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Olivier Pierrard

21 September 2021
OCCASIONAL PAPER SERIES - No. 270
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Abstract
The financing structure of the euro area economy has evolved since the global financial crisis with non-bank financial intermediation taking a more prominent role. This shift affects the transmission of monetary policy. Compared with banks, non-bank financial intermediaries are more responsive to monetary policy measures that influence longer-term interest rates, such as asset purchases. The increasing role of debt securities in the financing structure of firms also leads to a stronger transmission of long-rate shocks. At the same time, short-term policy rates remain an effective tool to steer economic outcomes in the euro area, which is still highly reliant on bank loans. Amid a low interest rate environment, the growth of market-based finance has been accompanied by increased credit, liquidity and duration risk in the non-bank sector. Interconnections in the financial system can amplify contagion and impair the smooth transmission of monetary policy in periods of market distress. The growing importance of non-bank financial intermediaries has implications for the functioning of financial market segments relevant for monetary policy transmission, in particular the money markets and the bond markets.
JEL Code
E4 : Macroeconomics and Monetary Economics→Money and Interest Rates
E5 : Macroeconomics and Monetary Economics→Monetary Policy, Central Banking, and the Supply of Money and Credit
G2 : Financial Economics→Financial Institutions and Services
G38 : Financial Economics→Corporate Finance and Governance→Government Policy and Regulation
15 May 2009
WORKING PAPER SERIES - No. 1053
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Abstract
This paper reviews recent approaches to modelling the labour market and assesses their implications for inflation dynamics through both their effect on marginal cost and on price-setting behaviour. In a search and matching environment, we consider the following modelling set-ups: right-to-manage bargaining vs. efficient bargaining, wage stickiness in new and existing matches, interactions at the firm level between price and wage-setting, alternative forms of hiring frictions, search on-the-job and endogenous job separation. We find that most specifications imply too little real rigidity and, so, too volatile inflation. Models with wage stickiness and right-to-manage bargaining or with firm-specific labour emerge as the most promising candidates.
JEL Code
E31 : Macroeconomics and Monetary Economics→Prices, Business Fluctuations, and Cycles→Price Level, Inflation, Deflation
E32 : Macroeconomics and Monetary Economics→Prices, Business Fluctuations, and Cycles→Business Fluctuations, Cycles
E24 : Macroeconomics and Monetary Economics→Consumption, Saving, Production, Investment, Labor Markets, and Informal Economy→Employment, Unemployment, Wages, Intergenerational Income Distribution, Aggregate Human Capital
J64 : Labor and Demographic Economics→Mobility, Unemployment, Vacancies, and Immigrant Workers→Unemployment: Models, Duration, Incidence, and Job Search
Network
Wage dynamics network
24 March 2009
WORKING PAPER SERIES - No. 1036
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Abstract
We develop a search-matching model, where firms search for customers (e.g. in form of advertising). Firms use long-term contracts and bargain over prices, resulting in a price mark up above marginal cost, which is pro- cyclical and depends on firms' relative bargaining power. Product market frictions decrease the steady state equilibrium, improve the cyclical properties of the model and provide a more realistic picture of firms' business environment. This suggests that product market frictions may well be crucial in explaining business cycle fluctuations. Finally, we also show that welfare costs of price rigidities are negligible relative to welfare costs of frictions.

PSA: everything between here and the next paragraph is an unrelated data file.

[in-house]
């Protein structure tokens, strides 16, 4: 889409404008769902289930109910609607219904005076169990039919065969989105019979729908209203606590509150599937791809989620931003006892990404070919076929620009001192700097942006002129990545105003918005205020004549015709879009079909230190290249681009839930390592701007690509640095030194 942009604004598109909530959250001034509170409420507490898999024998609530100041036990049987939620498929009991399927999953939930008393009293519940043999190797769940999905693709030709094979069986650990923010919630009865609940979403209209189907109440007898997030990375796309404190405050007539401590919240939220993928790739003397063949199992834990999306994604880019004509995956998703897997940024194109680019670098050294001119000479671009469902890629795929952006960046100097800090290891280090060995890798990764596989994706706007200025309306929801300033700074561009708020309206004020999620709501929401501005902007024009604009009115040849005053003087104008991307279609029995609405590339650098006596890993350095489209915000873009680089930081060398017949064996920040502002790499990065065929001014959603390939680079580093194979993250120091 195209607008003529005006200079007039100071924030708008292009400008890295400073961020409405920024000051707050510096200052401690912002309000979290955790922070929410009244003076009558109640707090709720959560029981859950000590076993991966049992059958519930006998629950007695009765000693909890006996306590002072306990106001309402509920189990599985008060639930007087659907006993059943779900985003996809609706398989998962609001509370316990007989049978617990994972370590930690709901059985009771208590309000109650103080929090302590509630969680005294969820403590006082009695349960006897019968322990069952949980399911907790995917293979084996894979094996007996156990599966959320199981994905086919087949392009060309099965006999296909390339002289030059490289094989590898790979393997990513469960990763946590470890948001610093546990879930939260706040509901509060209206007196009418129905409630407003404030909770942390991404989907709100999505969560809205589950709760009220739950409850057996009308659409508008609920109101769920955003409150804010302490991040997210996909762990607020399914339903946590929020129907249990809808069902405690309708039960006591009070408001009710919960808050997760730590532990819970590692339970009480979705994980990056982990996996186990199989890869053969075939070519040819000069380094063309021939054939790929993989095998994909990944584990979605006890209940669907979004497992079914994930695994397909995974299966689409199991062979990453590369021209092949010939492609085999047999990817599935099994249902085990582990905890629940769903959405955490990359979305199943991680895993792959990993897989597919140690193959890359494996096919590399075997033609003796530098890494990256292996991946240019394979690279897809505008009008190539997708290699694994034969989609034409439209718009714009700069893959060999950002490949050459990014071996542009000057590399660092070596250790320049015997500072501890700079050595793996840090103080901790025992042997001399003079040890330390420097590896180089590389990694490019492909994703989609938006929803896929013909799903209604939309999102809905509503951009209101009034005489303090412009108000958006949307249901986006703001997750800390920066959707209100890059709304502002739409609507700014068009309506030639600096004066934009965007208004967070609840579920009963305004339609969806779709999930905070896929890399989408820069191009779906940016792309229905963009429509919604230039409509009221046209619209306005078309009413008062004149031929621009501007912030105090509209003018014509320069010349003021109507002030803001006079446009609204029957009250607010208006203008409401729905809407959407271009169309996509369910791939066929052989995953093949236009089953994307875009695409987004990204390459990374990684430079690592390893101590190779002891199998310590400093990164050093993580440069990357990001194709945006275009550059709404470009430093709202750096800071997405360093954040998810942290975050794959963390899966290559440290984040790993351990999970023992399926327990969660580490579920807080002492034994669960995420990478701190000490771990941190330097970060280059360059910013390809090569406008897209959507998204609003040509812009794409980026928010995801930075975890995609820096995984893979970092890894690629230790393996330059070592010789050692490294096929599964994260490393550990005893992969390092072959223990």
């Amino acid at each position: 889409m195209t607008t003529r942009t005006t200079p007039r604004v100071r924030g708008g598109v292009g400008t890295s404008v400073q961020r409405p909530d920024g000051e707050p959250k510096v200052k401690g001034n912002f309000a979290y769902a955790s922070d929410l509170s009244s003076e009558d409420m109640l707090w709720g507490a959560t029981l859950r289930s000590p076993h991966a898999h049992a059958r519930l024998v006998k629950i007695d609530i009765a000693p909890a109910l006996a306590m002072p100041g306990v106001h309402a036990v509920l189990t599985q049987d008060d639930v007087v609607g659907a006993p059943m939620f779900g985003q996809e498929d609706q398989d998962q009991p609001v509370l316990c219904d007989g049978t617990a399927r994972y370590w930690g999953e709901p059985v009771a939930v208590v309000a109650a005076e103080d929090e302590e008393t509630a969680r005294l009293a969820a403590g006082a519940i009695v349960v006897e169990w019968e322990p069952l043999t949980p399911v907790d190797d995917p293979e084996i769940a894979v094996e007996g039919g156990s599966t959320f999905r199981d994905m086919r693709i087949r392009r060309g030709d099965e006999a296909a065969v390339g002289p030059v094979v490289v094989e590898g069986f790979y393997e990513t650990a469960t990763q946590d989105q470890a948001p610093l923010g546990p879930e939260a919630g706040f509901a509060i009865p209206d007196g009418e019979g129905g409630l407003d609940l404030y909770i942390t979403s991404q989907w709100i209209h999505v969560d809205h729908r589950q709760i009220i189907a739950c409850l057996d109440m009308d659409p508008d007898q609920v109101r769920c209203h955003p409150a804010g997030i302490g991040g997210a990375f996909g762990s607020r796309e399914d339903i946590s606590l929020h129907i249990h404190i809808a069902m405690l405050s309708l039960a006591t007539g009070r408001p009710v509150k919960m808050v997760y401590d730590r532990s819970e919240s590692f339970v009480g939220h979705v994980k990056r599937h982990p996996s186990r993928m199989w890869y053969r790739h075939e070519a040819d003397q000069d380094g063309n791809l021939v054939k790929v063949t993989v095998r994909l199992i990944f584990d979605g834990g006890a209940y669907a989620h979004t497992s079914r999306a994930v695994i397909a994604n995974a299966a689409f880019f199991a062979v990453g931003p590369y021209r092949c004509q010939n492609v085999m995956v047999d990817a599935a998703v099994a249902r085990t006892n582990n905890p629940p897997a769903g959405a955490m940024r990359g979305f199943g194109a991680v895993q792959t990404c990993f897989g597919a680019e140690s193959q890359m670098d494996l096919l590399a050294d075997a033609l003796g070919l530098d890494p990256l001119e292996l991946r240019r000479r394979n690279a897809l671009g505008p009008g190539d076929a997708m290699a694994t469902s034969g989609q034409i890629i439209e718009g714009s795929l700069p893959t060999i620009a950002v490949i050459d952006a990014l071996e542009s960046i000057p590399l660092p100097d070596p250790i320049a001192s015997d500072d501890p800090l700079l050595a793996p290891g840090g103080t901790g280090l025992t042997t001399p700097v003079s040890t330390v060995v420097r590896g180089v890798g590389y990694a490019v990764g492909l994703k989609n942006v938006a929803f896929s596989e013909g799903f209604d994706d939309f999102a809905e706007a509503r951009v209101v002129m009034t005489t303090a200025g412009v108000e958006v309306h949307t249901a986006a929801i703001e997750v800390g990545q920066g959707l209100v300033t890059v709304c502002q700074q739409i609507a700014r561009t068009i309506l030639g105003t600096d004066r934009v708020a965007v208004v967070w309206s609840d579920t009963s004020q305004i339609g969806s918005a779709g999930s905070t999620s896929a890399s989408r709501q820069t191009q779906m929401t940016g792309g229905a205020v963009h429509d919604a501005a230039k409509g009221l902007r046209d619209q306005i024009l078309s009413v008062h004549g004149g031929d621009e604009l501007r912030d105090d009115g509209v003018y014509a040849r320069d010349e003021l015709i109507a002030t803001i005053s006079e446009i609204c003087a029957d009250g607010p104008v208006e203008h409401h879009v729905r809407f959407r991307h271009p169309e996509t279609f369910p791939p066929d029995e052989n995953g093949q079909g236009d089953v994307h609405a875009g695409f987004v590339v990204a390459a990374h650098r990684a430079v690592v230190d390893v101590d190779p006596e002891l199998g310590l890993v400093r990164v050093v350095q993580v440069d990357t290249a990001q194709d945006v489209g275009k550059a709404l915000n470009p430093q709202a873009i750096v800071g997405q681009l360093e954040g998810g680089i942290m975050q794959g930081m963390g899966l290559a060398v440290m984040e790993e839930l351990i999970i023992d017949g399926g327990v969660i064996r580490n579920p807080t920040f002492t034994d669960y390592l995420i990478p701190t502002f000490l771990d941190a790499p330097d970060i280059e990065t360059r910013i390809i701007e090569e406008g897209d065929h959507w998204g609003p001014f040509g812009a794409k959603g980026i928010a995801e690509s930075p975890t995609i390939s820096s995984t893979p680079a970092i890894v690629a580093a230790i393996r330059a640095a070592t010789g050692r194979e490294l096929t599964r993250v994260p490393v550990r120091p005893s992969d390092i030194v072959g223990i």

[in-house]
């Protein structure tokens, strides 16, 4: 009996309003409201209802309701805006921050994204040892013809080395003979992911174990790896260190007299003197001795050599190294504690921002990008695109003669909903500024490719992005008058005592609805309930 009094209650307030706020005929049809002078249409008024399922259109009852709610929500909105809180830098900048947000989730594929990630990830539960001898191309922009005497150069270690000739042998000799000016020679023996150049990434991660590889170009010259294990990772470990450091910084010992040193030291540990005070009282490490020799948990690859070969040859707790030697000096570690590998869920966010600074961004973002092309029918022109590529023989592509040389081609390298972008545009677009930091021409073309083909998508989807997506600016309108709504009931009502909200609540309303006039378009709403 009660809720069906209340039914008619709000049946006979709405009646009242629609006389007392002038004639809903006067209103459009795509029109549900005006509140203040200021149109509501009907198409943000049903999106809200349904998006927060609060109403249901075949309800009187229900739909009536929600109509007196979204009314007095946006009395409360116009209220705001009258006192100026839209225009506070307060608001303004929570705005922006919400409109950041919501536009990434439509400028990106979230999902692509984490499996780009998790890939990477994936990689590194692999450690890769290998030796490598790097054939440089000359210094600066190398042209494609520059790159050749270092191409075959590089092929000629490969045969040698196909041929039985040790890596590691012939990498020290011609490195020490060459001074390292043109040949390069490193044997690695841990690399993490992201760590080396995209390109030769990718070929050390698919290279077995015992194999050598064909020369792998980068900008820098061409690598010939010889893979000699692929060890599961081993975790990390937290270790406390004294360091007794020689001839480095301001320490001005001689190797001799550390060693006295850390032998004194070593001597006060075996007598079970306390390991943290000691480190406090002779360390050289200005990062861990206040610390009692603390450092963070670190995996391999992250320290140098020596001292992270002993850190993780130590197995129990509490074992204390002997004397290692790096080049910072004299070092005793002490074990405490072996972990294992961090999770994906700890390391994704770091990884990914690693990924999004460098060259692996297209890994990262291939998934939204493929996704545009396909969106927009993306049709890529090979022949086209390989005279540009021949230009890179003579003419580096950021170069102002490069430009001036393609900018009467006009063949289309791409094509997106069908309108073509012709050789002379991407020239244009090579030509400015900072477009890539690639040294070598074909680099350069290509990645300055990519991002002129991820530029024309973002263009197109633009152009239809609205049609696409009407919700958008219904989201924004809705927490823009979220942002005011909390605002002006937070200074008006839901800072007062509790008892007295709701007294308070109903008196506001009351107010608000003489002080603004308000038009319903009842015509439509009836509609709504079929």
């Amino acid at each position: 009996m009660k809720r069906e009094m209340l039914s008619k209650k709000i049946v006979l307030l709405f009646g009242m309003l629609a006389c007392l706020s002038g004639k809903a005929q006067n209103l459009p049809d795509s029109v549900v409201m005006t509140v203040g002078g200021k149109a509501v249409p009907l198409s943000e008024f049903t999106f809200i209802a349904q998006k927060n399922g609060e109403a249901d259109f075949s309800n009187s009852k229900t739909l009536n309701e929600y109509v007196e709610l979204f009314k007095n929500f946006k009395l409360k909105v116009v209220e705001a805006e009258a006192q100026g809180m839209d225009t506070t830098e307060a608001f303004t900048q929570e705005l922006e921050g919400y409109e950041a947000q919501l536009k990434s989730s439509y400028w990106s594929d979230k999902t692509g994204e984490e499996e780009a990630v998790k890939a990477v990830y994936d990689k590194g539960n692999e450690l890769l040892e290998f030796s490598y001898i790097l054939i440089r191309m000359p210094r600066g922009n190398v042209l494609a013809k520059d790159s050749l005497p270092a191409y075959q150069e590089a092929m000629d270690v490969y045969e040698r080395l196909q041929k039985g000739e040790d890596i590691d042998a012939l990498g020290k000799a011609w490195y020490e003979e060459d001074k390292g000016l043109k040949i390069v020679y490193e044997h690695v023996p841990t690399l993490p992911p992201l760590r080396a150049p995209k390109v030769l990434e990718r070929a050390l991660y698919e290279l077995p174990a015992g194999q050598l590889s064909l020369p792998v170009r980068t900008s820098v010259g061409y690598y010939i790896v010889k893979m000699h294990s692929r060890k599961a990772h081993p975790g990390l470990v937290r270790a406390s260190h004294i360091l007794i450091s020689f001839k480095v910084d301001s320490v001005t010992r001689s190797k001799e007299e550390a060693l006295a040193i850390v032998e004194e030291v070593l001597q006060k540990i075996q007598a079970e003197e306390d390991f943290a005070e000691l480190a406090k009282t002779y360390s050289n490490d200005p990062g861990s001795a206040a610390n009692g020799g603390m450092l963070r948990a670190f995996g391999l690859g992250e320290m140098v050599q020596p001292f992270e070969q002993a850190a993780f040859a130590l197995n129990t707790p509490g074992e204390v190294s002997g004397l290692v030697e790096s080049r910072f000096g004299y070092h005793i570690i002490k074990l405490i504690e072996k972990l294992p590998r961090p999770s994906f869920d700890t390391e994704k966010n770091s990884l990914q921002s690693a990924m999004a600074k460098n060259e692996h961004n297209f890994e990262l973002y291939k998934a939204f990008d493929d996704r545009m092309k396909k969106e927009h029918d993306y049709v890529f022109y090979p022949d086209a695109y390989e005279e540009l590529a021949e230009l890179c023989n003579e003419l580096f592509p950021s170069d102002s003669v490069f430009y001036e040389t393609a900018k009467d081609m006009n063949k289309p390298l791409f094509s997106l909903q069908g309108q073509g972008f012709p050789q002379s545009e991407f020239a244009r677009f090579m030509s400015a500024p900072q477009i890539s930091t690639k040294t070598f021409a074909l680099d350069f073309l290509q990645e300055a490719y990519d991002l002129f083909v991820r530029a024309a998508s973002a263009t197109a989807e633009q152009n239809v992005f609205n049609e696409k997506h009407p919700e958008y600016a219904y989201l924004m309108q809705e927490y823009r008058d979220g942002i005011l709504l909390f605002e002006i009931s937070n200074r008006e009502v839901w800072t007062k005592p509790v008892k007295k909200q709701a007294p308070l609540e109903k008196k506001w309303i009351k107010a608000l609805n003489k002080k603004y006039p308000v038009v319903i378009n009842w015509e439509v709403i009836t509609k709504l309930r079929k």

JEL Code
E10 : Macroeconomics and Monetary Economics→General Aggregative Models→General
E31 : Macroeconomics and Monetary Economics→Prices, Business Fluctuations, and Cycles→Price Level, Inflation, Deflation
E32 : Macroeconomics and Monetary Economics→Prices, Business Fluctuations, and Cycles→Business Fluctuations, Cycles
Network
Wage dynamics network
12 February 2009
WORKING PAPER SERIES - No. 1007
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Abstract
We consider a model with frictional unemployment and staggered wage bargaining where hours worked are negotiated every period. The workers' bargaining power in the hours negotiation affects both unemployment volatility and inflation persistence. The closer to zero this parameter, (i) the more firms adjust on the intensive margin, reducing employment volatility, (ii) the lower the effective workers' bargaining power for wages and (iii) the more important the hourly wage in the marginal cost determination. This set-up produces realistic labour market statistics together with inflation persistence. Distinguishing the probability to bargain the wage of the existing and the new jobs, we show that the intensive margin helps reduce the new entrants wage rigidity required to match observed unemployment volatility.
JEL Code
E31 : Macroeconomics and Monetary Economics→Prices, Business Fluctuations, and Cycles→Price Level, Inflation, Deflation
E32 : Macroeconomics and Monetary Economics→Prices, Business Fluctuations, and Cycles→Business Fluctuations, Cycles
E52 : Macroeconomics and Monetary Economics→Monetary Policy, Central Banking, and the Supply of Money and Credit→Monetary Policy
J64 : Labor and Demographic Economics→Mobility, Unemployment, Vacancies, and Immigrant Workers→Unemployment: Models, Duration, Incidence, and Job Search
Network
Wage dynamics network